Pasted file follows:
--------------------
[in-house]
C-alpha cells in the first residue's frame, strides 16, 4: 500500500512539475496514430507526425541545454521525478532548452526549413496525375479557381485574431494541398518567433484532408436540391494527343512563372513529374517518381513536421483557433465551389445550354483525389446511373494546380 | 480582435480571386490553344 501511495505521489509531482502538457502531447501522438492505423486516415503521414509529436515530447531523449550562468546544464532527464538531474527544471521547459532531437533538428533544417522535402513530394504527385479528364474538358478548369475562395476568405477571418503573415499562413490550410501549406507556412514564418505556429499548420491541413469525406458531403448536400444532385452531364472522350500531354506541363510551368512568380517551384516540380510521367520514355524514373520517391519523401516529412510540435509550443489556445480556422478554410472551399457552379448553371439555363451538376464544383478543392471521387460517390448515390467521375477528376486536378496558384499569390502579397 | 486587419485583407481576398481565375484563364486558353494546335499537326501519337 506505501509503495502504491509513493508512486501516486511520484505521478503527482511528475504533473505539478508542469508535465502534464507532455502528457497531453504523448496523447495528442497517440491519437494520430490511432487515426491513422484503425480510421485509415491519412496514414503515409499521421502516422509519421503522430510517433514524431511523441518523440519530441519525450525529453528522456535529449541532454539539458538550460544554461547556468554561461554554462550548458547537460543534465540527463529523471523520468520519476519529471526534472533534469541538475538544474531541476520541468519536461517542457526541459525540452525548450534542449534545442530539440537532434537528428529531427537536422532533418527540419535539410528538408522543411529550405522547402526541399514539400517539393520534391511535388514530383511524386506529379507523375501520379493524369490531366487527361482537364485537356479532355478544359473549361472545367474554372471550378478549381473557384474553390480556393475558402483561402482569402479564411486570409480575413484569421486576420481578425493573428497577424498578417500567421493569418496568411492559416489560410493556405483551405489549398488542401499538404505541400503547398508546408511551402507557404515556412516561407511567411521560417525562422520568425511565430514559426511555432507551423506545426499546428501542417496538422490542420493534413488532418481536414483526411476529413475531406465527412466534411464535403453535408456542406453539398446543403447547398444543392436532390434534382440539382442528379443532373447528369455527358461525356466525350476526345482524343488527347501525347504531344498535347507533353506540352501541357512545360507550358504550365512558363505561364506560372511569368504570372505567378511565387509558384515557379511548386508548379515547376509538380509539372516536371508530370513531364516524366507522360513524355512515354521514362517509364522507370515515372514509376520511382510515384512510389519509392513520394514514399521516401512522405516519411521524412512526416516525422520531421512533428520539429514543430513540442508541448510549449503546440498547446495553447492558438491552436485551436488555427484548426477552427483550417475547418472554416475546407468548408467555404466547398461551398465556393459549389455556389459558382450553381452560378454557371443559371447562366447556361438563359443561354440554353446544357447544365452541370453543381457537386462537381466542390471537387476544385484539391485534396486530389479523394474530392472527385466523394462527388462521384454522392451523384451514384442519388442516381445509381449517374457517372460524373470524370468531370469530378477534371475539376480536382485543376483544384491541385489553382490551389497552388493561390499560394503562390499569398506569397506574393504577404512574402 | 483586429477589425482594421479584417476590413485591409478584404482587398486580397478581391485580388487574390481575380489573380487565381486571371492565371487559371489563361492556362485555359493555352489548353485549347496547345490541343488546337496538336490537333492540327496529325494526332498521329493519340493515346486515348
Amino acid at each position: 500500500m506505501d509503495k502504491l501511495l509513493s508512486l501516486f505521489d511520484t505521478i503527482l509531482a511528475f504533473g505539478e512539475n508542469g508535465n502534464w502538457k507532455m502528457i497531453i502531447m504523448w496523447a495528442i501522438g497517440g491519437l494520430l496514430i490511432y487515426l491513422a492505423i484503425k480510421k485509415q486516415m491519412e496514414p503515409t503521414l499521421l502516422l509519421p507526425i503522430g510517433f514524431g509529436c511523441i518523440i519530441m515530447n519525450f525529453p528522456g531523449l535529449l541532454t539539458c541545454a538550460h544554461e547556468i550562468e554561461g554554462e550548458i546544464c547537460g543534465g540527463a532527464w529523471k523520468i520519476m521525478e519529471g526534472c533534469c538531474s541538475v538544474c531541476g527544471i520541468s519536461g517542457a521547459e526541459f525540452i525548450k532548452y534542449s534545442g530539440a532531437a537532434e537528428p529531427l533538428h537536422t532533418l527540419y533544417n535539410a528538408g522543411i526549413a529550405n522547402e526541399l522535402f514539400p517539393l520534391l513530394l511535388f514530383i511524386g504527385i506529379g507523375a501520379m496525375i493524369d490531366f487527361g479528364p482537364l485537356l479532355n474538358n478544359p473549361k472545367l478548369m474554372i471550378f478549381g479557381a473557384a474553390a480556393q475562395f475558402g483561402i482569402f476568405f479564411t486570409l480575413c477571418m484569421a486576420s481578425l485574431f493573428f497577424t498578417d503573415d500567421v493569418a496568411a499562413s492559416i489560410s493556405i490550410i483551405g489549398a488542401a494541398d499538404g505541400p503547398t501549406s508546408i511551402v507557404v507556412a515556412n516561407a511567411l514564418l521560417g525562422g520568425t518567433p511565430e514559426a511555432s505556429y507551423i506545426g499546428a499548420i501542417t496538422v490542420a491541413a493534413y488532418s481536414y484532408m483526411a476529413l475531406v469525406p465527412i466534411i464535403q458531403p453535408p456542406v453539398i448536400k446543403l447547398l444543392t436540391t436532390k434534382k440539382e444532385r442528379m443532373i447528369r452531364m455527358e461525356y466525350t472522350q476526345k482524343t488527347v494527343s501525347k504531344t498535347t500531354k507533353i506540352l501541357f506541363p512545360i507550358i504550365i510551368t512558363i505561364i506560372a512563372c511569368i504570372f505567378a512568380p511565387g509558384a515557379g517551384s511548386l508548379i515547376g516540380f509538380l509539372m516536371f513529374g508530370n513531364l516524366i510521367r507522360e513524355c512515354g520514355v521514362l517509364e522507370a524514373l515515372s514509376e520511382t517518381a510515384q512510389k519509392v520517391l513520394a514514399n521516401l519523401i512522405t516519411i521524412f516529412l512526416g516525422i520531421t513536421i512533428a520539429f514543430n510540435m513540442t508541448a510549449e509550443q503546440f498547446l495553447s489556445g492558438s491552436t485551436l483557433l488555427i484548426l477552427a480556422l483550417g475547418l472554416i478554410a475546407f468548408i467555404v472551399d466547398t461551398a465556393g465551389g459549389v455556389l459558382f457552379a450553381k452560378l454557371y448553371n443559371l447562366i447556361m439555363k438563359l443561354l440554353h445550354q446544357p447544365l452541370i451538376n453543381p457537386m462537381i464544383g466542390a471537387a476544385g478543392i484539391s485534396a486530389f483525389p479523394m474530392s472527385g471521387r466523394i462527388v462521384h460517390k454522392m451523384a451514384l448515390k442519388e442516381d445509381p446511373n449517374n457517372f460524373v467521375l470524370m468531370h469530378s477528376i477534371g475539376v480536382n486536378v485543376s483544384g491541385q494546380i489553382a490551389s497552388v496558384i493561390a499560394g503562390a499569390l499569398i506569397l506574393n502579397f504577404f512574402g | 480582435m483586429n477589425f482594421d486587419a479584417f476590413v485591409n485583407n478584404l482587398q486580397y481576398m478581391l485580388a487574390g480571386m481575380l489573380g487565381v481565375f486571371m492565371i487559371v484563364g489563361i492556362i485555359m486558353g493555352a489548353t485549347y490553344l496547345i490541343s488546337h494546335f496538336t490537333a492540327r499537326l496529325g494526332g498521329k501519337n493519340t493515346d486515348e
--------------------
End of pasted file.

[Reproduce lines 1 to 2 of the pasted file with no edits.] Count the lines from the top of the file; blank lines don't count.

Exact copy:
[in-house]
C-alpha cells in the first residue's frame, strides 16, 4: 500500500512539475496514430507526425541545454521525478532548452526549413496525375479557381485574431494541398518567433484532408436540391494527343512563372513529374517518381513536421483557433465551389445550354483525389446511373494546380 | 480582435480571386490553344 501511495505521489509531482502538457502531447501522438492505423486516415503521414509529436515530447531523449550562468546544464532527464538531474527544471521547459532531437533538428533544417522535402513530394504527385479528364474538358478548369475562395476568405477571418503573415499562413490550410501549406507556412514564418505556429499548420491541413469525406458531403448536400444532385452531364472522350500531354506541363510551368512568380517551384516540380510521367520514355524514373520517391519523401516529412510540435509550443489556445480556422478554410472551399457552379448553371439555363451538376464544383478543392471521387460517390448515390467521375477528376486536378496558384499569390502579397 | 486587419485583407481576398481565375484563364486558353494546335499537326501519337 506505501509503495502504491509513493508512486501516486511520484505521478503527482511528475504533473505539478508542469508535465502534464507532455502528457497531453504523448496523447495528442497517440491519437494520430490511432487515426491513422484503425480510421485509415491519412496514414503515409499521421502516422509519421503522430510517433514524431511523441518523440519530441519525450525529453528522456535529449541532454539539458538550460544554461547556468554561461554554462550548458547537460543534465540527463529523471523520468520519476519529471526534472533534469541538475538544474531541476520541468519536461517542457526541459525540452525548450534542449534545442530539440537532434537528428529531427537536422532533418527540419535539410528538408522543411529550405522547402526541399514539400517539393520534391511535388514530383511524386506529379507523375501520379493524369490531366487527361482537364485537356479532355478544359473549361472545367474554372471550378478549381473557384474553390480556393475558402483561402482569402479564411486570409480575413484569421486576420481578425493573428497577424498578417500567421493569418496568411492559416489560410493556405483551405489549398488542401499538404505541400503547398508546408511551402507557404515556412516561407511567411521560417525562422520568425511565430514559426511555432507551423506545426499546428501542417496538422490542420493534413488532418481536414483526411476529413475531406465527412466534411464535403453535408456542406453539398446543403447547398444543392436532390434534382440539382442528379443532373447528369455527358461525356466525350476526345482524343488527347501525347504531344498535347507533353506540352501541357512545360507550358504550365512558363505561364506560372511569368504570372505567378511565387509558384515557379511548386508548379515547376509538380509539372516536371508530370513531364516524366507522360513524355512515354521514362517509364522507370515515372514509376520511382510515384512510389519509392513520394514514399521516401512522405516519411521524412512526416516525422520531421512533428520539429514543430513540442508541448510549449503546440498547446495553447492558438491552436485551436488555427484548426477552427483550417475547418472554416475546407468548408467555404466547398461551398465556393459549389455556389459558382450553381452560378454557371443559371447562366447556361438563359443561354440554353446544357447544365452541370453543381457537386462537381466542390471537387476544385484539391485534396486530389479523394474530392472527385466523394462527388462521384454522392451523384451514384442519388442516381445509381449517374457517372460524373470524370468531370469530378477534371475539376480536382485543376483544384491541385489553382490551389497552388493561390499560394503562390499569398506569397506574393504577404512574402 | 483586429477589425482594421479584417476590413485591409478584404482587398486580397478581391485580388487574390481575380489573380487565381486571371492565371487559371489563361492556362485555359493555352489548353485549347496547345490541343488546337496538336490537333492540327496529325494526332498521329493519340493515346486515348